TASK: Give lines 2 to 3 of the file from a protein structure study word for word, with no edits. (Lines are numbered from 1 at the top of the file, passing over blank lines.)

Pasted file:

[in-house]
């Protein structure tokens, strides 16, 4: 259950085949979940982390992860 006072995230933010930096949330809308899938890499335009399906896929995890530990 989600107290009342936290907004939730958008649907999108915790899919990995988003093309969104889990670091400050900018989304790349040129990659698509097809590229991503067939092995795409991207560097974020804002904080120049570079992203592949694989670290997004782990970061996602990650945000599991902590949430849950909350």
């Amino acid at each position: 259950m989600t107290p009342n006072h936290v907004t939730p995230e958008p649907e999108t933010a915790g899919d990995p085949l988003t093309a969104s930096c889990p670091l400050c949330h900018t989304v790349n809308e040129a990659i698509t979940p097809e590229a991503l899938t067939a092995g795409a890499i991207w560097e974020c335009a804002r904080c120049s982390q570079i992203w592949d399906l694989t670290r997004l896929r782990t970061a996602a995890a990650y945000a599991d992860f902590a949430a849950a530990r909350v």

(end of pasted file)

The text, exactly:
């Protein structure tokens, strides 16, 4: 259950085949979940982390992860 006072995230933010930096949330809308899938890499335009399906896929995890530990 989600107290009342936290907004939730958008649907999108915790899919990995988003093309969104889990670091400050900018989304790349040129990659698509097809590229991503067939092995795409991207560097974020804002904080120049570079992203592949694989670290997004782990970061996602990650945000599991902590949430849950909350």
């Amino acid at each position: 259950m989600t107290p009342n006072h936290v907004t939730p995230e958008p649907e999108t933010a915790g899919d990995p085949l988003t093309a969104s930096c889990p670091l400050c949330h900018t989304v790349n809308e040129a990659i698509t979940p097809e590229a991503l899938t067939a092995g795409a890499i991207w560097e974020c335009a804002r904080c120049s982390q570079i992203w592949d399906l694989t670290r997004l896929r782990t970061a996602a995890a990650y945000a599991d992860f902590a949430a849950a530990r909350v």